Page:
In Fig. 5 the J-V-characteristics of all structured OLEDs and an unstructured reference OLED are shown. The onset voltage for all devices is the same (typically 2.5 V). Compared to OLEDs containing an ITO anode this is about 1.5 V smaller, which is due to the smaller difference of the HOMOs (highest occupied molecular orbital) of PEDOT:PSS and Super Yellow. Since the lateral resistance of the PEDOT:PSS anode is higher than that of ITO, the slope of the curves in the J-V-characteristics are smaller. There is a rather large variation in the J-V-characteristics visible which is due to the not exactly equally large active OLED areas and particularly due to the different cross sections of the polymer anode. A possible reason for that might be that the surface is partially too rough for an efficient PEDOT:PSS anode resulting in a high voltage drop along the anode.
To investigate whether this affects the efficiency one has to examine the dependence of the luminous flux on the current density, which is given in Fig. 6.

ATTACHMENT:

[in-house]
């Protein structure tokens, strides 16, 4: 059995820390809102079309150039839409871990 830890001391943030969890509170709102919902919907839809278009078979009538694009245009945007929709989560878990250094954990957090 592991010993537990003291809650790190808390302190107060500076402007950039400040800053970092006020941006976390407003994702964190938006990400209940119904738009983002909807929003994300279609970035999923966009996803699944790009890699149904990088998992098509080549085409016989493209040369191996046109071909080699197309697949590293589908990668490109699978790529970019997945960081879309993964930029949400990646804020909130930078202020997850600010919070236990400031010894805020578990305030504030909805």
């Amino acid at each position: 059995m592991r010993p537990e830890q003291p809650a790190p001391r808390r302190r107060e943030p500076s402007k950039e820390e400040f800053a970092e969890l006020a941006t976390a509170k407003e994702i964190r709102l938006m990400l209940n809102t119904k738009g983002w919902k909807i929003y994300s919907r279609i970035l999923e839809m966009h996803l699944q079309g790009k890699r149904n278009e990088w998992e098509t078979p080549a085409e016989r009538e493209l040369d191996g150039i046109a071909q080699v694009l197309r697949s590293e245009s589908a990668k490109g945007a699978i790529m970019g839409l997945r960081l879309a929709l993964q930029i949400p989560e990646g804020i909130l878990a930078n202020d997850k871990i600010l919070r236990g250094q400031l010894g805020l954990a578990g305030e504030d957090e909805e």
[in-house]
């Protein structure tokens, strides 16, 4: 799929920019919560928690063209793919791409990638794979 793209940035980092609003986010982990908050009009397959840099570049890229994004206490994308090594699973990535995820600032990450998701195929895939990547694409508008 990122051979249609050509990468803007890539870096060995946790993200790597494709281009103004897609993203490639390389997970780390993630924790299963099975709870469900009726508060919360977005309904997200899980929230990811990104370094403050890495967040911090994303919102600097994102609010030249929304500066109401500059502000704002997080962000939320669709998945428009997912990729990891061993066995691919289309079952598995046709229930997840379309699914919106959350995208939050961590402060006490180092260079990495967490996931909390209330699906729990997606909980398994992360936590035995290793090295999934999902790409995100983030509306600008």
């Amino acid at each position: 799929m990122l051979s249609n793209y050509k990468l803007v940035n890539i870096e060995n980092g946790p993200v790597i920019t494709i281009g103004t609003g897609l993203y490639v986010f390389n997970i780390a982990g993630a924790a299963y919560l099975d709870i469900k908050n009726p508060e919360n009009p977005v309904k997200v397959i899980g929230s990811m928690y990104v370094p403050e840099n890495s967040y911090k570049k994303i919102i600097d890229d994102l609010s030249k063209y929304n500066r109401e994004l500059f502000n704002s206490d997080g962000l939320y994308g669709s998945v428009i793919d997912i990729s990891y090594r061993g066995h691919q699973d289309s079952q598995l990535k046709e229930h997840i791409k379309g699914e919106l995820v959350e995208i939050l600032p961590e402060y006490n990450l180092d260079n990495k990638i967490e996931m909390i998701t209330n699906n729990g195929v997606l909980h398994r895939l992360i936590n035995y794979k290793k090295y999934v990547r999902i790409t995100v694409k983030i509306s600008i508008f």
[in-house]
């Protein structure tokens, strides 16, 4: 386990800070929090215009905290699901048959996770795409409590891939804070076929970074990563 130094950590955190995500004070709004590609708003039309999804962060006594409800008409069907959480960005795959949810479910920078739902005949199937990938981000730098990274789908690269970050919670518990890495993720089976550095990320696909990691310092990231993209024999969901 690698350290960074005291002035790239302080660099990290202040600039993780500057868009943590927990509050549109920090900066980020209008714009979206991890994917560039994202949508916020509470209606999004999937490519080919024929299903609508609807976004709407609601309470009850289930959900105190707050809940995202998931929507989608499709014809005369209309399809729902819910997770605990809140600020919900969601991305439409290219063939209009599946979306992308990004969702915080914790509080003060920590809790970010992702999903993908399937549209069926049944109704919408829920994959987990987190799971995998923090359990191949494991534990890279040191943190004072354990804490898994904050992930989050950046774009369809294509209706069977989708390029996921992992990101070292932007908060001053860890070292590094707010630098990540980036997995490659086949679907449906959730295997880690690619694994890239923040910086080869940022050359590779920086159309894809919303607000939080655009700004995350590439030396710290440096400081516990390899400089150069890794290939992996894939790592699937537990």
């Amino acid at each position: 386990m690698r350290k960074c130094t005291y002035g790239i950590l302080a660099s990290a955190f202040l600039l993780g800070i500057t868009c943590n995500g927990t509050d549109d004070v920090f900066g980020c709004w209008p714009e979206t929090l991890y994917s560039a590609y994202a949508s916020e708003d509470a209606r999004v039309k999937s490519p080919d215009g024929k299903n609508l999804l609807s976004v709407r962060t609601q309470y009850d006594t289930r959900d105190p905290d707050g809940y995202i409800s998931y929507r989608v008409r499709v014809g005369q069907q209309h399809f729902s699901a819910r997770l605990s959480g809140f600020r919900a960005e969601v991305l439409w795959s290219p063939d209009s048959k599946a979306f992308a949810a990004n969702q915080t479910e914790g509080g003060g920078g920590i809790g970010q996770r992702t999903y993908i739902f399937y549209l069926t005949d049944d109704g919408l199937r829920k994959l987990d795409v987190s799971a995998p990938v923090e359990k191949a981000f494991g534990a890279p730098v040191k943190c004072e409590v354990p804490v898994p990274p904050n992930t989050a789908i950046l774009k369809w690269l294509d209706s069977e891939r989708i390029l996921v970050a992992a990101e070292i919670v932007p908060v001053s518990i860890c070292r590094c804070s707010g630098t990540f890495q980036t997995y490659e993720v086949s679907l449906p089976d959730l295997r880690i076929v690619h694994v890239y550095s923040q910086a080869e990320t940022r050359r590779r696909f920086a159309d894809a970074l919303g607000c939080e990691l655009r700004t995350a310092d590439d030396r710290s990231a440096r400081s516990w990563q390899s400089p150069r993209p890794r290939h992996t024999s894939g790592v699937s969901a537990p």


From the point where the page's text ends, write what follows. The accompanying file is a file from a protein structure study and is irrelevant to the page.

From this graph, the improvement in the performance of the samples roughened by sand-blasting and grinding paste can be deduced to 37.4 % and 15.5 % at 20 mA/cm2, respectively. Evidently, the voltage drop along the PEDOT:PSS anode cannot account for the poor performance of the sample treated with glass etching cream in Fig. 5. The same argument is applicable for the other, better performing modified samples, too. The origin of the increase in the luminous flux must either lie in an improved internal quantum efficiency or in a better outcoupling efficiency due to light scattering within the substrate and the high index layer. Furthermore, there was no change visible in the emission spectra of the different samples.